Travelling back to Edinburgh from Dublin (taxi-ferry-trains-bus), where I yesterday delivered a keynote presentation as part of the conference, Sustainable Hybrid Education: Building a Community of Practice to Rise to the Needs of the Future. It was part of the Erasmus+ Hybrid-e project, which is funded jointly by the University of Amsterdam, Aristotle University Thessaloniki, KTH Royal Institute of Technology in Stockholm and the Teaching and Learning Unit at University College Dublin. The conference was organised David Jennings and Eoin McEvoy, who put together an event that really successfully brought together colleagues from a range of institutions and disciplines, and working in different roles.
The title of my presentation was ‘Choreography and improvisation in hybrid higher education’, which is something I’ve been thinking about for a while, and am currently writing-up with Tim Fawns, Joe Noteboom, and Jen Ross, based upon our experiences of teaching fusion courses within the MSc in Education Futures.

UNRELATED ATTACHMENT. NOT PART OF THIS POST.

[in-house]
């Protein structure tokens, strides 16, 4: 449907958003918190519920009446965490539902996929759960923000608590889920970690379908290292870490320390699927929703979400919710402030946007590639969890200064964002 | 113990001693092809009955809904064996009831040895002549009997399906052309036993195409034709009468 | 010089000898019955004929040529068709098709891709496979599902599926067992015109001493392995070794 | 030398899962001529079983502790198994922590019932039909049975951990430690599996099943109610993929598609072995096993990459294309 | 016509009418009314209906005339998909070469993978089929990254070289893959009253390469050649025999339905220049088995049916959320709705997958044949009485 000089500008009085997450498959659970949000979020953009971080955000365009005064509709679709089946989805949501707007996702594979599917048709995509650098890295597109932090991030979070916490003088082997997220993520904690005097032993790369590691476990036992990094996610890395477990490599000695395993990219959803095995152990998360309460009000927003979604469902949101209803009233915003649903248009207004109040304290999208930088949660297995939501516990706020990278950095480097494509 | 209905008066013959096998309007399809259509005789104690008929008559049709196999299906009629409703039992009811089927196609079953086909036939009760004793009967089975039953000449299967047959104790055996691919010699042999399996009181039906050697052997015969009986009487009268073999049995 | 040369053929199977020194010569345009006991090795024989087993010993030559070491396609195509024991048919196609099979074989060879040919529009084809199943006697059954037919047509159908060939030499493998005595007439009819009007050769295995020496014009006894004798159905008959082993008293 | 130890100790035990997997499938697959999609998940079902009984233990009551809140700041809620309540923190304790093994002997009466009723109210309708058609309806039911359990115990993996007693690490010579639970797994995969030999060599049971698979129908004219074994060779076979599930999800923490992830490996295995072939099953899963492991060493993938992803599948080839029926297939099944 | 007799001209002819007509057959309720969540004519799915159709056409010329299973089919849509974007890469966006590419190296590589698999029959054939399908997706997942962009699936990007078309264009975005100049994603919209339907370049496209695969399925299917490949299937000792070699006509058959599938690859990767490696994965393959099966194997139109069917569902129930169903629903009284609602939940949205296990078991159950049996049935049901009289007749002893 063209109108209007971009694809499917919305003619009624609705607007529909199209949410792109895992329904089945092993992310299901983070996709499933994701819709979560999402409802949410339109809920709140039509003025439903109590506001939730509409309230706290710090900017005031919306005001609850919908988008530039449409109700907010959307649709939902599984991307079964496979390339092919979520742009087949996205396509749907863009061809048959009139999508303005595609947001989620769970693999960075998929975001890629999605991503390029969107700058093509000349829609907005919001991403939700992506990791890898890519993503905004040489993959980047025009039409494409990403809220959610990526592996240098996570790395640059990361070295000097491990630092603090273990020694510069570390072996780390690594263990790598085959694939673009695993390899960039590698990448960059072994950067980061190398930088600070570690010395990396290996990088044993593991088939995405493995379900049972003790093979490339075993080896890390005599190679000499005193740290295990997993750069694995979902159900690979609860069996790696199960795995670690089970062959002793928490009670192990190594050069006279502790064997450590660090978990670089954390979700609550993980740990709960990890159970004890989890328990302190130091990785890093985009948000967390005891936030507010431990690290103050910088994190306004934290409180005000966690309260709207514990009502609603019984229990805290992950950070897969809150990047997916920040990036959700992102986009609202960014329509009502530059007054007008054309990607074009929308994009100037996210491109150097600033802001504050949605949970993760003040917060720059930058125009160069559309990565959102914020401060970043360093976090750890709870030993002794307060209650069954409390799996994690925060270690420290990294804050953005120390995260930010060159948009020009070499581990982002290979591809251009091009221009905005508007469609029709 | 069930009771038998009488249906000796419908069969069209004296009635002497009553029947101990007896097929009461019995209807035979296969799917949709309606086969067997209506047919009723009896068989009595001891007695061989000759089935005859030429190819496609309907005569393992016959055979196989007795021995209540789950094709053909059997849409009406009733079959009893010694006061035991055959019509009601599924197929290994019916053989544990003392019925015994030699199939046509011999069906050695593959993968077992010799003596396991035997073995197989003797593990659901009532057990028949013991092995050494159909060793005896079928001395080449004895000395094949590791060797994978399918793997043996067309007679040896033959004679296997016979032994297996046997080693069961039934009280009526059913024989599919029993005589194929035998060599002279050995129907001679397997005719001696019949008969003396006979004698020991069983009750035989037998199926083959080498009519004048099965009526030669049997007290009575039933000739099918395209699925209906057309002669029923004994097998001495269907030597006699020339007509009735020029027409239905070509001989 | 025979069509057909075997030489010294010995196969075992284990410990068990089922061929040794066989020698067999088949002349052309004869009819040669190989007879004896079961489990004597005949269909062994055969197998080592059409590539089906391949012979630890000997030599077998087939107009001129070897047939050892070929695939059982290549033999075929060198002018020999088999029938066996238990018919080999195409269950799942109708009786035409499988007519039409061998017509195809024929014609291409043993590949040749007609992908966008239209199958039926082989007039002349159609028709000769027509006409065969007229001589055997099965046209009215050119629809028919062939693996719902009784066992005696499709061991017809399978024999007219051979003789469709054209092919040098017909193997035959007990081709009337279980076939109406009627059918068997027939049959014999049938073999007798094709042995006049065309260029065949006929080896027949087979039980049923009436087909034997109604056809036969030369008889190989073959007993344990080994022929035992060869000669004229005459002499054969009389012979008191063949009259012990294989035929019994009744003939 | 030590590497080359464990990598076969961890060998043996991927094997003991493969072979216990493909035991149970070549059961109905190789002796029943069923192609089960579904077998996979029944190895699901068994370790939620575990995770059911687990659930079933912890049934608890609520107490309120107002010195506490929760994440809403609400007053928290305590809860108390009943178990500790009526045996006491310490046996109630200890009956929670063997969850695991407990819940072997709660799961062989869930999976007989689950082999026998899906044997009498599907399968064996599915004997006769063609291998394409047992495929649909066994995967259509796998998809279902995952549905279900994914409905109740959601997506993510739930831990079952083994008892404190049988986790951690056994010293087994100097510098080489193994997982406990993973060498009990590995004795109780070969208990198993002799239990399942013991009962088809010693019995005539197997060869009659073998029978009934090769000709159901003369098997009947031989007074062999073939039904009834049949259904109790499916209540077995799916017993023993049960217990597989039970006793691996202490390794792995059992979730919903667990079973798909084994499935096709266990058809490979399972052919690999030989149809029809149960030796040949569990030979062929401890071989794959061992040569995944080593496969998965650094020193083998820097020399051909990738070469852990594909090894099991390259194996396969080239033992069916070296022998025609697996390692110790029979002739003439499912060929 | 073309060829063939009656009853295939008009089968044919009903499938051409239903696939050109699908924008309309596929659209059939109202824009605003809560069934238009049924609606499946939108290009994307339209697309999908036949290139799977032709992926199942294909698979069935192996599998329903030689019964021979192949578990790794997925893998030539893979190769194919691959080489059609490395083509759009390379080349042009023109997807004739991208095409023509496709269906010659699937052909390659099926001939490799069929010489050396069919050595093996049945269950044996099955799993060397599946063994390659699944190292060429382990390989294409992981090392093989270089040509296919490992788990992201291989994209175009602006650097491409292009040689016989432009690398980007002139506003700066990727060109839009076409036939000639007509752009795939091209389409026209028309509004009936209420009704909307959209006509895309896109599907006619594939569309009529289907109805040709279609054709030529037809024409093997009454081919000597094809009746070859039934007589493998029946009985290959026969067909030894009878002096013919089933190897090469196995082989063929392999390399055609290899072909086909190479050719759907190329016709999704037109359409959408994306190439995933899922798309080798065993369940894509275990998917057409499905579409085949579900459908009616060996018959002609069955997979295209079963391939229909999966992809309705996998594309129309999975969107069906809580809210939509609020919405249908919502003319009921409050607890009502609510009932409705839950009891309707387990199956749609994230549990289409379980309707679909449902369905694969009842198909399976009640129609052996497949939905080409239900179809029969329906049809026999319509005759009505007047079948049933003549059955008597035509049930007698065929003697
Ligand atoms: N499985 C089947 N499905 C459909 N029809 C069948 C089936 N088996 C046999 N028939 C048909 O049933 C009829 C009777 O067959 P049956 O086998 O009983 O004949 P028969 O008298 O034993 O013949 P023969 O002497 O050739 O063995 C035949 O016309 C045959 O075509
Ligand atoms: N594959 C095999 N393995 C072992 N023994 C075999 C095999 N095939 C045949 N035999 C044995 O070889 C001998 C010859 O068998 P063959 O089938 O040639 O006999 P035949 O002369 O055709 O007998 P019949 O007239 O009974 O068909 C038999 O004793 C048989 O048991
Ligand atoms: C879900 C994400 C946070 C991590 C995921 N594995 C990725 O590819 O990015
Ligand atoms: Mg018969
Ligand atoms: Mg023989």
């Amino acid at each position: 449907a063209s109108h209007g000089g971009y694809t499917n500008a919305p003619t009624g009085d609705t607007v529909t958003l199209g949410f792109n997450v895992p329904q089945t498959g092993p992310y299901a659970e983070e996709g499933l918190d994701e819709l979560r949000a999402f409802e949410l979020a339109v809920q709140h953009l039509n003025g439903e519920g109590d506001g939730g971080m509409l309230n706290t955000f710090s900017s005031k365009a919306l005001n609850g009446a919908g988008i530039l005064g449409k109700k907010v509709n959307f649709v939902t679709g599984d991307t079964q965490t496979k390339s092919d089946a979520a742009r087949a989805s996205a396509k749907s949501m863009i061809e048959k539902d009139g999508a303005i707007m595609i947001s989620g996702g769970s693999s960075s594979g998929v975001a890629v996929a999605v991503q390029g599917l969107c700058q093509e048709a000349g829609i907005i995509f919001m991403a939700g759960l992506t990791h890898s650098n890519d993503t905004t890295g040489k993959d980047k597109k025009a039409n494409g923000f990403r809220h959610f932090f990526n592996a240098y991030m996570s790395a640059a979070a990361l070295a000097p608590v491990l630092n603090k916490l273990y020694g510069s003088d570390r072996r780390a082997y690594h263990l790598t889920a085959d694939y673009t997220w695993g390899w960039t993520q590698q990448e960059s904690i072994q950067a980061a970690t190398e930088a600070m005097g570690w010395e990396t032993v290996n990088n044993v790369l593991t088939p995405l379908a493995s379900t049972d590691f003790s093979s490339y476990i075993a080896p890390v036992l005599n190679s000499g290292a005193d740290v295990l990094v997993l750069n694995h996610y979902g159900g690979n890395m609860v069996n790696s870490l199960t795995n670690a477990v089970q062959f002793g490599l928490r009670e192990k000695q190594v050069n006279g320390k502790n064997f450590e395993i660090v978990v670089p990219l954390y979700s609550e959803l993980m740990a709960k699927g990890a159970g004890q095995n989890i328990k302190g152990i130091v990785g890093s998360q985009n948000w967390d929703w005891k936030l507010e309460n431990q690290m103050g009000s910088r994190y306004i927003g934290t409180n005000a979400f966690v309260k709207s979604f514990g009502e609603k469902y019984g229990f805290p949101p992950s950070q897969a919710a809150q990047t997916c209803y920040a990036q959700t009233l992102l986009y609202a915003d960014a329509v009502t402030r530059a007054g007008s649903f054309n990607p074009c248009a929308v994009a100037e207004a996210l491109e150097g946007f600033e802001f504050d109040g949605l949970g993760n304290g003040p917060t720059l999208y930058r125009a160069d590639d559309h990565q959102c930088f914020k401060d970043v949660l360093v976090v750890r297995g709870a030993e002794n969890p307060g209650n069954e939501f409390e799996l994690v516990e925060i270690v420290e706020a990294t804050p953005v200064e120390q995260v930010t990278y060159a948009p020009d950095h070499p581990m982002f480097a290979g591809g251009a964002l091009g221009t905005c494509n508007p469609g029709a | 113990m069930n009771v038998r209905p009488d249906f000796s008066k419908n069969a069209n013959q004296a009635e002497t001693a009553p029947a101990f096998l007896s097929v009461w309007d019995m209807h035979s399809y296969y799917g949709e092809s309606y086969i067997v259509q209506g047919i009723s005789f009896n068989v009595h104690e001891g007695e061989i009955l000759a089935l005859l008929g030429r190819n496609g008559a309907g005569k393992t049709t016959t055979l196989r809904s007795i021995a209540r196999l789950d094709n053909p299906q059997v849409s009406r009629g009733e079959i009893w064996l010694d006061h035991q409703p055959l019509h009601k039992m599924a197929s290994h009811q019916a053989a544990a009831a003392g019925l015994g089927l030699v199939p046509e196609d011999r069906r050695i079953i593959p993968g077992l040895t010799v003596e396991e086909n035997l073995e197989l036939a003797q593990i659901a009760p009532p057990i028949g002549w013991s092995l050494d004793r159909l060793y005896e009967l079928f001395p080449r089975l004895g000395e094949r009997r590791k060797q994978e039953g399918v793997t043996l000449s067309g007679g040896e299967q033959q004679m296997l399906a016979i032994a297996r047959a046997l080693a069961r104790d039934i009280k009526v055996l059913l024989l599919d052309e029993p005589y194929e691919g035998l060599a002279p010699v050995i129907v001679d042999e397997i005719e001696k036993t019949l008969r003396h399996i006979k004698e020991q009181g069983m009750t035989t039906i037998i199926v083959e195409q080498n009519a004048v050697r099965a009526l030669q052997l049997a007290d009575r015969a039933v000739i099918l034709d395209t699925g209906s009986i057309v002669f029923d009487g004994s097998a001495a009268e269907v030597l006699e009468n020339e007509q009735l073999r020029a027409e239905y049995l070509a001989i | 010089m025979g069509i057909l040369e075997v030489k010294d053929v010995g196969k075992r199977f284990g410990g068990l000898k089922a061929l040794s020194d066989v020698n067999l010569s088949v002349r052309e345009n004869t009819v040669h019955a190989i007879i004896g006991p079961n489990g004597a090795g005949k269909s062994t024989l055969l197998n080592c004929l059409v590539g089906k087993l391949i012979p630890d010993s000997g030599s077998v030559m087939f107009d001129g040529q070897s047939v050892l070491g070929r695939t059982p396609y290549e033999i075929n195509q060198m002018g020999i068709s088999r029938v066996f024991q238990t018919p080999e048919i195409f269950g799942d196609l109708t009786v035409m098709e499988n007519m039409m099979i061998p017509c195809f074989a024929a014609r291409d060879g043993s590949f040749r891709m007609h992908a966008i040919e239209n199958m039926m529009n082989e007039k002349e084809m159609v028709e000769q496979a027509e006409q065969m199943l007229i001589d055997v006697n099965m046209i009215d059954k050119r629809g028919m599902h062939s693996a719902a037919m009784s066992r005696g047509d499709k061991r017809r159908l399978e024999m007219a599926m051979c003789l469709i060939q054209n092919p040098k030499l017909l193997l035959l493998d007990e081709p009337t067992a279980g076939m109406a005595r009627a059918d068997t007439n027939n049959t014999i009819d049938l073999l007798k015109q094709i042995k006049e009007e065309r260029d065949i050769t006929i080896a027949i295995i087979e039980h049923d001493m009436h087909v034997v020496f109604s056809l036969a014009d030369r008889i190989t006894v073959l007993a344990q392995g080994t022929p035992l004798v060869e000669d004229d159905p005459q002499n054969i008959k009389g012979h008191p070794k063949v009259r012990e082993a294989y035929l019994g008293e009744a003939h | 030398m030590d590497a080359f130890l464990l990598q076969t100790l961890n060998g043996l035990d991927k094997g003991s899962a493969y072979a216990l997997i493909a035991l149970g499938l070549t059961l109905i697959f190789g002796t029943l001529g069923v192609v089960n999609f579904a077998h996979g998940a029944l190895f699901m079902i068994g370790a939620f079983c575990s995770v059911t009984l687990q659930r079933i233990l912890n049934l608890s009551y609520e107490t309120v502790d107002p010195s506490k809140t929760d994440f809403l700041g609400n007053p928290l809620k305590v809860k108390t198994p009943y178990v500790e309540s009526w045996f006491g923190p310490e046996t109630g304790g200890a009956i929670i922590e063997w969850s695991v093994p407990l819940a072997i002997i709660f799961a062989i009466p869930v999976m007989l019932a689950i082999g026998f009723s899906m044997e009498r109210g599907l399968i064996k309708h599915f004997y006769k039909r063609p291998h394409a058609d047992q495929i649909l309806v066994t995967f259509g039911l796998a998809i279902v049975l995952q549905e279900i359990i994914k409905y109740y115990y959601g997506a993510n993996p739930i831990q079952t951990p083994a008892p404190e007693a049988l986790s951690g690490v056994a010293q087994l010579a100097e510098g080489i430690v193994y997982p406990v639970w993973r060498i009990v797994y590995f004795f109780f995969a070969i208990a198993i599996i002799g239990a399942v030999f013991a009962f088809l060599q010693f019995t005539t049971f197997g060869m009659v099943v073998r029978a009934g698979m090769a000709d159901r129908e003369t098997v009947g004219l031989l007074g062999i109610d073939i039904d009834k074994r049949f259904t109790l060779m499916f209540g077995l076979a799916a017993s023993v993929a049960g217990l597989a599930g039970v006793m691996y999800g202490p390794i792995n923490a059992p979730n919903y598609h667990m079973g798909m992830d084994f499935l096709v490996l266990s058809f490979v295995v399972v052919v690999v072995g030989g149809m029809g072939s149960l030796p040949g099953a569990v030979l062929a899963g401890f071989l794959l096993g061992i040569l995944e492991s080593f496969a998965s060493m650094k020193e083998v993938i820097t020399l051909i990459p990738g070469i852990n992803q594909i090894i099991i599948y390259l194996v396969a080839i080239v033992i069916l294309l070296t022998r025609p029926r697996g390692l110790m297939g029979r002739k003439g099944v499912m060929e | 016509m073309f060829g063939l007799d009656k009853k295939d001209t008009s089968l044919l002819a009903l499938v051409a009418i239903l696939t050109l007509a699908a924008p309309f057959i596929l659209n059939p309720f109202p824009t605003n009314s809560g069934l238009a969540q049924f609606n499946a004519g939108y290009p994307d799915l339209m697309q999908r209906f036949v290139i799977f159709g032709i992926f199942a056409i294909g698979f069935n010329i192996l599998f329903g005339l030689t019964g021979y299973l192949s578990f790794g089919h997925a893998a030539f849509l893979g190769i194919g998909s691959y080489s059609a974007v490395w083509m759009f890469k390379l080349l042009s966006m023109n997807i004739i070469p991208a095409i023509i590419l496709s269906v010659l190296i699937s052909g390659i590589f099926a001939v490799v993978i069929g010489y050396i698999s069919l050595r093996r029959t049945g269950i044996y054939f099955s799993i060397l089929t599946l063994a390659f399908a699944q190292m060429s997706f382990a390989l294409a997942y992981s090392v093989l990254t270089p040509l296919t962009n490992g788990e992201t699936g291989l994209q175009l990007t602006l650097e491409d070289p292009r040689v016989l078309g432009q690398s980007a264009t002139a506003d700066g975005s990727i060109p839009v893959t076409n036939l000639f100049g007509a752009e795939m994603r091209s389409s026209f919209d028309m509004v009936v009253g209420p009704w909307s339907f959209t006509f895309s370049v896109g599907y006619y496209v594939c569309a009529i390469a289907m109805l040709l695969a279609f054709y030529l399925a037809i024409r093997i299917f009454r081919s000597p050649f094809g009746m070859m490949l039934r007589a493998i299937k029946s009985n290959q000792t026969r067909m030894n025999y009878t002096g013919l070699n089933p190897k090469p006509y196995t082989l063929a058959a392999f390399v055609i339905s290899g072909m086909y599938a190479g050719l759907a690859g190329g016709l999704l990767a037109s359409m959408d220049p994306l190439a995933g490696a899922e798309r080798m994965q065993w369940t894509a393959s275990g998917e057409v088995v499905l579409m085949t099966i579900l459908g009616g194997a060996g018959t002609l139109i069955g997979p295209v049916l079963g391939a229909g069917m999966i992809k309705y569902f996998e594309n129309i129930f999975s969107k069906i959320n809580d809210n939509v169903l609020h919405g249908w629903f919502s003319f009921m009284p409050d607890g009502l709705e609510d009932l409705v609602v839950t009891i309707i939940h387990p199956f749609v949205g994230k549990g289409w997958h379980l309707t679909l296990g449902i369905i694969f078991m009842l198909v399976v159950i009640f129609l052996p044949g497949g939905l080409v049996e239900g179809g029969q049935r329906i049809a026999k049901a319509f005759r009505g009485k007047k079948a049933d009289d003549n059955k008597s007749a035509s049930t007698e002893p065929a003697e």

Here's a recording of my presentation on YouTube.
And these are my slides and references:
My talk was collected around the following propositions, which draw on my teaching and research around hybrid education:
On this final idea, I proposed that the design of successful hybrid (or ‘fusion’ as we prefer to describe our approach within the Edinburgh Futures Institute) education benefits from a particular mindset, which can be described as follows:
What I also argued in my keynote was that all of the above is helped by seeking out the expertise and expectations of different stakeholders within teaching in learning. When hybrid education (and all education really), is never a straight exchange between student-and-teacher, and certainly never just about the tech, there is value in bringing together learning designers, technologists, AV specialists, academics, learners and other groups besides.
I am a Lecturer in Digital Education (Education Futures), within the Centre for Research in Digital Education at The University of Edinburgh.